Writing a book doesn’t just involve a few dozen evenings with a cigar and a whiskey. It’s a 12 round Mayweather slugfest that takes place over months. I remember the reward of a cold six-pack of beer after finishing a four-day mountain navigation course, living off the land, and dragging a 75-pound pack around the hills. Man, that beer tasted so good! The path and process of success are always far from photo-worthy, and require hard work but, the reward is always worth it, just like that cold beer.

Here is a quick excerpt from my book, “TOTAL FOCUS: Make Better Decisions Under Pressure”:

“A Thirst for Excellence

When I entered the military, I had a single goal in mind.

I’d like to say I joined up out of love for my country, an irresistible desire to serve, a drive to help right wrongs and bring peace to troubled times, and a sense of obligation to give back to our free society for all the incredible things it had put in my life. Except none of that would be true. To be clear, all those things did develop over time. I have a hell of a lot more appreciation today for this noble, generous-minded, and at times bizarre experiment called the United States than I did when I was a nineteen-year-old kid. Righting wrongs, serving the greater good, a sense of gratitude for the freedoms and opportunity so many of us take for granted? I’m in. But back then? No. Back then there was one and only one gravitational pull that sucked me into Naval Special Warfare: a thirst to be the best.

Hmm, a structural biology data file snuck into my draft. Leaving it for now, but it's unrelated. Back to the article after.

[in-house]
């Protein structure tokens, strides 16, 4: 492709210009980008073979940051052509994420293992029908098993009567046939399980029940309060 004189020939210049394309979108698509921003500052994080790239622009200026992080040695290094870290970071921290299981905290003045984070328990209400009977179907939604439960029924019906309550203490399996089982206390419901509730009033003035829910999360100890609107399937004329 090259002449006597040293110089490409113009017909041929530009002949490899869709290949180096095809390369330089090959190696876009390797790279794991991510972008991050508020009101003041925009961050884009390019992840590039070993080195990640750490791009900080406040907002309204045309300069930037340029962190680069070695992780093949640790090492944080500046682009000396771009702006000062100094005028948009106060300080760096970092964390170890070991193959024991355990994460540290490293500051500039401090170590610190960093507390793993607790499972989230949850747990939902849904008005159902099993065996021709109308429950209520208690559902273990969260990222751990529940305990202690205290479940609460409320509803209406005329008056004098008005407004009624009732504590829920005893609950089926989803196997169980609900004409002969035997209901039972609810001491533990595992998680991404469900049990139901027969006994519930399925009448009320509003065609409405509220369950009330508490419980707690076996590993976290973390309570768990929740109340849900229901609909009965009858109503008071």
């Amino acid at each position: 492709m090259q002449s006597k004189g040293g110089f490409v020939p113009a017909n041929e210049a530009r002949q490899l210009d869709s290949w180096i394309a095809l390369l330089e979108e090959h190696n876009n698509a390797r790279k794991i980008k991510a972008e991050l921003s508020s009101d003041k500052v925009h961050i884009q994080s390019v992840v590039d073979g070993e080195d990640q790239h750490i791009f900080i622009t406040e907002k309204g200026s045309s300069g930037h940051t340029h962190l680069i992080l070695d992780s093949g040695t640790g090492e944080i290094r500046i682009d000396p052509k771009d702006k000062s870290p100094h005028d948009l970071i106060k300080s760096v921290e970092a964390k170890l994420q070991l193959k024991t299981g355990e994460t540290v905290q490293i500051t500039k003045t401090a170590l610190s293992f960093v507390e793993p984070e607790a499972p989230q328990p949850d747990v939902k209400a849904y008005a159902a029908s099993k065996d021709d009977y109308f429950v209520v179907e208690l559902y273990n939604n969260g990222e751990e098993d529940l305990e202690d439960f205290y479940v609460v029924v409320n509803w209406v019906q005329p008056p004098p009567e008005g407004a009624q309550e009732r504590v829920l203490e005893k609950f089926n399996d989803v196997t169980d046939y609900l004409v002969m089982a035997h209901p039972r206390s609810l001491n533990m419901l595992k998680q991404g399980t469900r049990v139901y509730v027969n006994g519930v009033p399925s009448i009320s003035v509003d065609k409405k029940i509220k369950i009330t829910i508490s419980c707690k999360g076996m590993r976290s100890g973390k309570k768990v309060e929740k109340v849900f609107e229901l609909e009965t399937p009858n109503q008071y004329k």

I’d heard the SEALs were the best. So I joined the Navy Seals—but I honestly had no interest in being in the navy per se. I wanted to be a SEAL.

I believe that you, reading these words right now, have the same bone-level attraction to excellence that I and most of my Spec Ops buddies do. If you didn’t, you wouldn’t have read this far. But—and it is a very big but—I also believe that is not a universal trait.

The desires for food and water, shelter, safety, sex, companionship, recognition . . . I recognize all these as universal. I don’t think there is a person alive who doesn’t want, in some fundamental way, to be happy and to feel that his or her being here on the planet makes a positive difference. We are all, even the saddest and most twisted individuals among us, heroes of our own stories.

But the thirst for excellence? I don’t think that one is universal. Frankly, I believe a lot of people just don’t care. Pretty good is good enough, and the average will do. I say that not as an indictment but purely as an observation. If there were no average, if there were no frankly piss-poor, then there would be nothing against which to measure excellence. It’s just the way the world is built. As the spectrum of visible light, there is a spectrum of achievement, with plenty of people vibrating away, content as pigs in slop, at the lower frequencies.

But that’s not where entrepreneurial success lies. Entrepreneurial success comes into existence at the purple and ultraviolet edges of the spectrum.”

I’d love to continue some of the great conversations and notes in the comments sections found across the web. What examples do you have of resounding success that took a long time to plan and the efforts of so many? What were some of the roadblocks or hurdles you navigated along the way? What were the biggest learning moments? And most importantly, who were the people that made it happen and when and how will you repeat past success and build future momentum?

Thank you again for all who continue to support me, my businesses and my team. This journey has been filled with so many emotions, events, people—I can’t wait to see where we’re headed next.